EU – The EU plans to make all plastic packaging across Europe recyclable or reusable by 2030. The pledge forms part of a wider plastic strategy to tackle the issue of plastic waste.

Other commitments include a reduction in consumption of single-use plastics and restrictions on the use of microplastics, such as microbeads found in some cosmetics.

“If we don’t change the way we produce and use plastics, there will be more plastics than fish in our oceans by 2050,” said the European Commission’s first vice-president, Frans Timmermans, who is responsible for sustainable development.

“We must stop plastics getting into our water, our food and even our bodies.”

The solution to this problem is to reduce plastic waste by recycling and reusing more as part of a circular approach to waste management, the strategy states.

As it stands, Europeans produce 25 million tons of plastic waste every year, but less than 30 per cent of this is recycled.

To aid the increase in recycling rates, the European Commission will provide €100m (£89m) to finance the development of “smarter and more recyclable plastics materials”.

“This is a great opportunity for European industry to develop global leadership in new technology and materials,” said vice-president Jyrki Katainen.

Environmental groups have welcomed the proposals laid out in the new strategy, comparing them to the goals for plastic waste reduction put forward in the UK Government’s recent 25-year environment plan.

Environment Secretary Michael Gove has made tackling plastic waste a priority, and recent reports from the Government’s environmental audit committee have outlined plans to deal with plastic bottles and disposable coffee cups in the UK.

However, some experts feel the action taken so far has not been firm enough to make a real difference.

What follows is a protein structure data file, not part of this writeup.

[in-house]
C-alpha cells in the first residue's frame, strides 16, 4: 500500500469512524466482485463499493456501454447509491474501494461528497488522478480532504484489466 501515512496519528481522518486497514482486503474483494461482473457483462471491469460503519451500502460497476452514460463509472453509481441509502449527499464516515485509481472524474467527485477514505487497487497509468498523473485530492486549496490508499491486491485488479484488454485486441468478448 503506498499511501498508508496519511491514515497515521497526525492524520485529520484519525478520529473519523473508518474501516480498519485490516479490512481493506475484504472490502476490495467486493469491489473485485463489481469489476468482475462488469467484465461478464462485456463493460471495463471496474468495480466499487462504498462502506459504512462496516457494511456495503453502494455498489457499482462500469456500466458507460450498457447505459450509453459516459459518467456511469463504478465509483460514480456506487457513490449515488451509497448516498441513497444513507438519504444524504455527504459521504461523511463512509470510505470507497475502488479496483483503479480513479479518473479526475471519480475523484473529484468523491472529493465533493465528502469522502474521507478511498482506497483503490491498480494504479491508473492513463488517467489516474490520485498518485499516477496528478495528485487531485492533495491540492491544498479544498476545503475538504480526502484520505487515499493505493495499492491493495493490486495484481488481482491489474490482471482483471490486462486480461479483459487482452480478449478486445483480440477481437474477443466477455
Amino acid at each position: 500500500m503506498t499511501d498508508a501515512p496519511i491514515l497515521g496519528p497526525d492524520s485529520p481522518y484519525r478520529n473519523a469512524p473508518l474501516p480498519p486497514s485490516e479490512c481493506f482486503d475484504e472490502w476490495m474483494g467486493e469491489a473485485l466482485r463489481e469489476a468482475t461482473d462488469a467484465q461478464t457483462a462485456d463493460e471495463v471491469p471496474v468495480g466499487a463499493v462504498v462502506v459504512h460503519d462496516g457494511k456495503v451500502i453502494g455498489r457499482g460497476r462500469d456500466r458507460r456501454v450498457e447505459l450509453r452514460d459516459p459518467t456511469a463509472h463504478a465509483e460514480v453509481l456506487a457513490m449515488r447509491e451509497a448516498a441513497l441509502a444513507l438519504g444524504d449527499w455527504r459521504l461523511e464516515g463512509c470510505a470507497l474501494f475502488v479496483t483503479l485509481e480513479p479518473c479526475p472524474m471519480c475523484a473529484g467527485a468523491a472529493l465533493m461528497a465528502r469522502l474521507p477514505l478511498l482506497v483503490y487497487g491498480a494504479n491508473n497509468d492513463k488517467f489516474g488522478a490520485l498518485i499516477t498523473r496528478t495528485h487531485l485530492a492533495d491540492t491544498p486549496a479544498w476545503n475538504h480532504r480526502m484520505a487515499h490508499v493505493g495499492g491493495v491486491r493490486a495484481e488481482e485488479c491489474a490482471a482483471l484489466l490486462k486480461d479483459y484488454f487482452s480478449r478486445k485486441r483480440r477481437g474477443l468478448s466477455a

“Mr Gove has been speaking passionately about the opportunity for the UK to be a green global leader,” said Julian Kirby, plastic and waste campaigner at Friends of the Earth.

“Whatever anyone thinks of Brexit, the stronger commitments made in the European Commission’s new plastics strategy make an embarrassing comparison for the UK’s target-light, regulation-free, lacklustre approach.”

Dr Lyndsey Dodds, head of marine policy at WWF, said while any steps by the EU towards making packaging reusable or recyclable is a welcome step forward, tougher targets are required that involve eradicating single-use plastics entirely by 2025.

“Hot on the heels of the UK Government’s announcement to end single-use plastic in the next 25 years, this European Commission target is stronger, but still lacks the ambition we want to see,” she said.

The Commission intends to present a proposal on how to deal with single-use plastics later this year.

“Europe has thrown down the low-plastic gauntlet for Mr Gove to show if a post-Brexit UK really will be an environmental leader,” said Mr Kirby.

A spokesperson from Defra said the EU’s strategy was behind the UK in some regards.

“While it’s welcome the EU is now looking at restrictions on micro-plastics, we have already banned plastic micro-beads in personal care products – the first European country to do so,” they said.

“Additionally, we don’t just want to ensure plastic packaging is recyclable, we want to eliminate avoidable plastic waste altogether.

“Tackling the scourge of plastic is a critical part of our Green Brexit plans.”

The Independent